Ed Warinner was hired from Minnesota to Michigan to fix the Wolverines’ ailing offensive line. And, thus, the entire program.
In Game 1 of a critical season for everyone in the program, Michigan’s offensive line looked, well, like it did in 2017. The Wolverines surrendered three sacks and struggled to clear the way for Michigan’s running backs in a 24-17 loss to Notre Dame. Even when subtracting those three sacks and their 32 lost yards, Michigan ran the ball 30 times and gained 107 yards while losing 17.
Week 2 was much kinder, though. Michigan bullied for 308 rushing yards and dropped from three sacks allowed to two in a 49-3 whipping of Western Michigan.
The difficulty will increase from here — though not immediately; SMU comes to the Big House Saturday — but Warinner has a plan to ramp up his unit’s play as the season chugs along: constant competition. A starting role on Warinner’s offensive line is good for the start of that game and not much else. Everything must be earned, even from series to series.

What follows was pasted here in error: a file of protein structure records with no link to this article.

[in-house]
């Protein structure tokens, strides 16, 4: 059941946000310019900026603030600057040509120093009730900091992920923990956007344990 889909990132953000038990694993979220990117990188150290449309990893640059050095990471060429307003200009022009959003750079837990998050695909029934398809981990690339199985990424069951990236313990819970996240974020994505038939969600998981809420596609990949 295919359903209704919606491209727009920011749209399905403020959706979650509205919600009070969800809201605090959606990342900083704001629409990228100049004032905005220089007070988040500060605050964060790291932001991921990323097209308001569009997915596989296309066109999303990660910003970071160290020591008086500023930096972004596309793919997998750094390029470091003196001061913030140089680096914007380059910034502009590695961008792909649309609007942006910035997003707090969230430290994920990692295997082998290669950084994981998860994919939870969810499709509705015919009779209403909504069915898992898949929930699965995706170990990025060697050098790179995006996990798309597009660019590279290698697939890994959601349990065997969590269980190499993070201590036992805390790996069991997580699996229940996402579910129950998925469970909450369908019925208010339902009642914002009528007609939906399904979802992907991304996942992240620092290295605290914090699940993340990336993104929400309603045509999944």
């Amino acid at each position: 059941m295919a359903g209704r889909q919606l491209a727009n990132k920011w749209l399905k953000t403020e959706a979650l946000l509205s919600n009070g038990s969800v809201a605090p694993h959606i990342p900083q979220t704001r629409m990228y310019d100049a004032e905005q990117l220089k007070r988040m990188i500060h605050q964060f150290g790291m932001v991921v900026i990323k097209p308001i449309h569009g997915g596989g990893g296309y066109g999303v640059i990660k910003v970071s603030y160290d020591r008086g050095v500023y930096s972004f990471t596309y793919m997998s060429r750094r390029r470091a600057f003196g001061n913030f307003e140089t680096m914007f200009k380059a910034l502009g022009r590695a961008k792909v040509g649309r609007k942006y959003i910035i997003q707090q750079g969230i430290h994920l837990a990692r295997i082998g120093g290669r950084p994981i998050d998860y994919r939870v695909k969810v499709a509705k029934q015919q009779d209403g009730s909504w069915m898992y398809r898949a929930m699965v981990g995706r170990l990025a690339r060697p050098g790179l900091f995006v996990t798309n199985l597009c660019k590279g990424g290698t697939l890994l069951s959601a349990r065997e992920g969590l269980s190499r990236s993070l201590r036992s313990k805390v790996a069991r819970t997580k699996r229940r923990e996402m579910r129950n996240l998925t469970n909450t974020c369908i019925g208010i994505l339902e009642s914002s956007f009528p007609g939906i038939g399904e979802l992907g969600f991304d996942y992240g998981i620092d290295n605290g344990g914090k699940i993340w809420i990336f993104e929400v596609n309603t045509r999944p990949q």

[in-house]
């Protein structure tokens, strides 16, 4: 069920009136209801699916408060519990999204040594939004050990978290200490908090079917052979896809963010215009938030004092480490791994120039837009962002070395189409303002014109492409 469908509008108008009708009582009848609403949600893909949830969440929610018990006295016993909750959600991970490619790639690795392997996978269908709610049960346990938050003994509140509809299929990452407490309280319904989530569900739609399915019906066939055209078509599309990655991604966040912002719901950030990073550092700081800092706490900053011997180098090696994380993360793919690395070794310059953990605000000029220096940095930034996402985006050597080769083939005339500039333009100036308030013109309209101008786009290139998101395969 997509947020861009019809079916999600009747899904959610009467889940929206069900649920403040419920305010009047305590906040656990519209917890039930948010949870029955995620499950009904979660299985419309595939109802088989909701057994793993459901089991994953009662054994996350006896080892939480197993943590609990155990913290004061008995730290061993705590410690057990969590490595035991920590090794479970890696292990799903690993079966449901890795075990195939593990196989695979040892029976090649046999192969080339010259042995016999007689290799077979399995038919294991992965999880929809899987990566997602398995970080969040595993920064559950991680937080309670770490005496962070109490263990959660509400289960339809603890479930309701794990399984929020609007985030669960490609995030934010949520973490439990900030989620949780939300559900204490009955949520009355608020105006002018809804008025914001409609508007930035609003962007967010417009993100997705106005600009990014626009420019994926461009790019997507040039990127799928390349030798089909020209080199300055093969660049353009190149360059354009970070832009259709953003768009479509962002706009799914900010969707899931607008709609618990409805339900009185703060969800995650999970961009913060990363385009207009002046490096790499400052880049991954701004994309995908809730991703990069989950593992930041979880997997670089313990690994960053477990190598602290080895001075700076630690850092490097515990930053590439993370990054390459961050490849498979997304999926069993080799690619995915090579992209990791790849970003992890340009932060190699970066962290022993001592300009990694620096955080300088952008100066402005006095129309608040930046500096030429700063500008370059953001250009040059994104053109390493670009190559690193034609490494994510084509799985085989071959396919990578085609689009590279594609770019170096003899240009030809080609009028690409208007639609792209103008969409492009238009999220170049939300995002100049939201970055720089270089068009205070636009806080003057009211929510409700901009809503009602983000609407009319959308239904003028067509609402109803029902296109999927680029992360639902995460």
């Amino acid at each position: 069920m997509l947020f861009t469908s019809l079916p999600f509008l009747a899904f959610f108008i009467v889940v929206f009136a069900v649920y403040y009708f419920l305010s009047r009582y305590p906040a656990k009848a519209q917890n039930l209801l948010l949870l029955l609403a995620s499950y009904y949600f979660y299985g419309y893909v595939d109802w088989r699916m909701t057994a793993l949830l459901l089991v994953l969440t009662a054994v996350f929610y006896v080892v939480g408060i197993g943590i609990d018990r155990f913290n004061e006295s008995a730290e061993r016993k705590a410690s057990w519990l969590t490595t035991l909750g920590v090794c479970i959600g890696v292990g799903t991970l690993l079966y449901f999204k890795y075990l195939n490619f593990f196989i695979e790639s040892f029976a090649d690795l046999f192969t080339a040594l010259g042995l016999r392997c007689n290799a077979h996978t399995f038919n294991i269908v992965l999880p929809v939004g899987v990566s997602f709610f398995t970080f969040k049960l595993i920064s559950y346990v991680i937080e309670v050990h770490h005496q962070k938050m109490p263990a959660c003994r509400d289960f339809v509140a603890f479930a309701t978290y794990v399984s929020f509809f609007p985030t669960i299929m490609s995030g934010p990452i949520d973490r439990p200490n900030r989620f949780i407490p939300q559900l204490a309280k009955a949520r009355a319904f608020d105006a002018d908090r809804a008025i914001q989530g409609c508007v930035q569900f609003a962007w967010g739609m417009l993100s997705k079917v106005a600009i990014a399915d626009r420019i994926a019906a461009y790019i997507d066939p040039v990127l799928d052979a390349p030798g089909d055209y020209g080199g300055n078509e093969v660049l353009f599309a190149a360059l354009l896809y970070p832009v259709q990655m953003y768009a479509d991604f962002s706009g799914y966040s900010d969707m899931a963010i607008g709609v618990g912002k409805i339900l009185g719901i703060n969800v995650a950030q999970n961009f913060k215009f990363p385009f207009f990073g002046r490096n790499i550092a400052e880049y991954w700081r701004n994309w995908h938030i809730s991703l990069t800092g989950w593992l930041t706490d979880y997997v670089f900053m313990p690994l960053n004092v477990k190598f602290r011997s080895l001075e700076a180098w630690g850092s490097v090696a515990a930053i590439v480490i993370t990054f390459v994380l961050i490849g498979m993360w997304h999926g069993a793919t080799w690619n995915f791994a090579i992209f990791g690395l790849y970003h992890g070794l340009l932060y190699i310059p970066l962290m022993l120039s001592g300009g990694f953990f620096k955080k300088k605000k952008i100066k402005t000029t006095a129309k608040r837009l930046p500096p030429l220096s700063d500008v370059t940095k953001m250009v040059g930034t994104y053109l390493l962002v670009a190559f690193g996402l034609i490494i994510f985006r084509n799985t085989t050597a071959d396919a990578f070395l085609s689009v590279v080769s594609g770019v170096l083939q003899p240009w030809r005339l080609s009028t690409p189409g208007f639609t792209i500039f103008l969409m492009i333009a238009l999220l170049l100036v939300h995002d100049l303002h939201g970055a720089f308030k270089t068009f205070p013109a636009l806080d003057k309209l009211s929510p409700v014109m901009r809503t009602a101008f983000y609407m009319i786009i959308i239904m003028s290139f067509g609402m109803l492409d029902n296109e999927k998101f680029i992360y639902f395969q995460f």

“Your job is yours for the start of that game,” Warinner said, via Nick Baumgardner. “If you aren’t playing well in that game and somebody else is close, we’ll make a move in the game. If after the game we realize you’ve under-performed and somebody else is passing you up or even with you, we’ll move on. It’s not like it’s the starting five for the season. (It’s based on) performance in games, performance in practice and who is most consistent. Anything could happen moving forward.
“The things is, the guys who are the next guys in at a lot of positions are young. So (you try to) bring a guy along at the right pace. You put a young guy in there before he’s ready you could really ruin him, really set him back. You bring him along at a pace he can handle, then you’ve got something for a long time.”